Cool Colombia

The purpose for visiting Curaçao was to catch up with a delightful Dutch couple, Robert and Ellen, whom we had met in Hobart several years earlier.  It was our first night of staying off the boat since 30 September 2016 (over 4 months) and we thoroughly enjoyed a beautiful home cooked meal and a bed that didn’t move all night!! To top it off, a shower that you could stand for as long as you liked! Such wonderful hospitality.

Our passage to Cartagena in Colombia took a couple of days and sailing in this area requires vigilance – we were very conscious of not getting too close to the coast of Venezuela and thus opening up  potential risks of piracy. The coast of Colombia is well known for its strong winds and several other OWR yachts had gusts of 40 knots or more and large seas – we were lucky and had a very easy time of it, to the point that we had to motor the last few hours. From the boat, Cartegena looks like the Gold Coast with tall modern hotel buildings and office blocks, but once into the marina we discovered secreted behind its modern facade, one of the most beautiful old walled cities that I have ever visited! Add to that the totally “cool” vibe of the Colombian people and we knew we were in for a treat!!

Overwhelmingly, the Colombians are happy and helpful and welcoming, however sometimes they overlook the finer details! Example…we were requested to move our Marina location on the first morning in – no problem! Soon after Miss T was hard aground in the marina with the Marina Manager watching on and indicating that we should keep trying to get into a berth that was clearly too shallow. Luckily there was a helpful power boat alongside who were happy to assist!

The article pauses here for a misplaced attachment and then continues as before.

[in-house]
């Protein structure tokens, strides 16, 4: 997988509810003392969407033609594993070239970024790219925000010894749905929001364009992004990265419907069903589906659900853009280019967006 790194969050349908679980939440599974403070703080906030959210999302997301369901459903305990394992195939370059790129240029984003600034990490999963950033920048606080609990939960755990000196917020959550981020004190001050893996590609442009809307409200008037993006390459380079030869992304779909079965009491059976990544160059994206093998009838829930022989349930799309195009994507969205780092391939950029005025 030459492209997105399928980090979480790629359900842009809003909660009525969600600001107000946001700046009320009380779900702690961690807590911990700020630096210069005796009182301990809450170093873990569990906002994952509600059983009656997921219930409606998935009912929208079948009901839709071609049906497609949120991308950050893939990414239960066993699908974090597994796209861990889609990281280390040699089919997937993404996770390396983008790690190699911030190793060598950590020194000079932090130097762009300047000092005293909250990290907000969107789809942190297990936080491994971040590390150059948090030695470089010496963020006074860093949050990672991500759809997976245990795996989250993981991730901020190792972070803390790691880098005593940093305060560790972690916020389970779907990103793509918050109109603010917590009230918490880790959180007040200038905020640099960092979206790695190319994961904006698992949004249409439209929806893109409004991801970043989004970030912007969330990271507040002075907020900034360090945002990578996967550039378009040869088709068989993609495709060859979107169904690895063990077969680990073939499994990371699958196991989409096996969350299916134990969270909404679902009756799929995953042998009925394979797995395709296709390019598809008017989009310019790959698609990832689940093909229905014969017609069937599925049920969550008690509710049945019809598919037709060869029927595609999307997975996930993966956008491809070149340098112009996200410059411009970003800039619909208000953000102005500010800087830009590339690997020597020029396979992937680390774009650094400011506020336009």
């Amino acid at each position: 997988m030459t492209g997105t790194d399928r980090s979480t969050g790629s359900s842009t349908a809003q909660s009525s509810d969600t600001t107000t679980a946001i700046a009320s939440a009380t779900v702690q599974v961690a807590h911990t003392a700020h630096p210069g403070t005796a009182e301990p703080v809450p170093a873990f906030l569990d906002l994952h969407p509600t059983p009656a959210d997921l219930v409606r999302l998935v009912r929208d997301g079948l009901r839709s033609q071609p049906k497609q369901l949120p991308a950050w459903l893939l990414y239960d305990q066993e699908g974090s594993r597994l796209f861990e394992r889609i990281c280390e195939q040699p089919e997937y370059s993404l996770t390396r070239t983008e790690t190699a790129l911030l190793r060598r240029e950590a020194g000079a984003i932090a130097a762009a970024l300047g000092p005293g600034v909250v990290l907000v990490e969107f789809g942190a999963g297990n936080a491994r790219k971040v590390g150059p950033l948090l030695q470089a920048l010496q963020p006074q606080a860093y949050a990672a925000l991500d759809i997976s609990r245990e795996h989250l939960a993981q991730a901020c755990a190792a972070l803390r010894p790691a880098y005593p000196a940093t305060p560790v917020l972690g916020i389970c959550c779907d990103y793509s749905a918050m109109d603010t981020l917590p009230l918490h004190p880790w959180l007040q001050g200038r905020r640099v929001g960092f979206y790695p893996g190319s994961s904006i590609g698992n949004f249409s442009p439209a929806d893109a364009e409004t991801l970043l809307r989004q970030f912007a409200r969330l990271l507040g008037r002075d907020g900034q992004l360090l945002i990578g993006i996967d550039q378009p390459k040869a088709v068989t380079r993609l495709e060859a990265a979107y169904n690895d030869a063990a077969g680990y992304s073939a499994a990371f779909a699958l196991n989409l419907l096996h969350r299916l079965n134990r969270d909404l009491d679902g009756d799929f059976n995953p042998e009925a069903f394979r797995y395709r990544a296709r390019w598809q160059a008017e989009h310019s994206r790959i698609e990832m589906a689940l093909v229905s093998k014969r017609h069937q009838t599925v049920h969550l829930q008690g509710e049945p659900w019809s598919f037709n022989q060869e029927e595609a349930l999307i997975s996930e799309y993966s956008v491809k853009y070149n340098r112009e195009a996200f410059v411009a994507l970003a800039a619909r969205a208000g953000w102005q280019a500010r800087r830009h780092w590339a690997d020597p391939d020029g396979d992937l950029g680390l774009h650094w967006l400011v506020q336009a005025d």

Some years it is hard to remember where you had your birthday, but I will not forget my 59th! We stayed in a small historical boutique hotel, had dinner with some of our Oyster friends who were in town on the night before the big day, and then came the day of pampering that had been prearranged by Sal and Will at the hotel spa…a 2 hour massage, a facial and then 2 hours at the hairdresser to try and tame my over blond, undernourished hair back into a more decent head of hair (if that is ever possible). As an aside, James and I are particularly bad with the Spanish language (no surprises there) and my concern was how I was going to describe colour and style! Amazingly the owner of the salon was a Colombian born hairdresser who had spent 20 years in a salon in Double Bay in Sydney and was very excited to have an Aussie in his shop!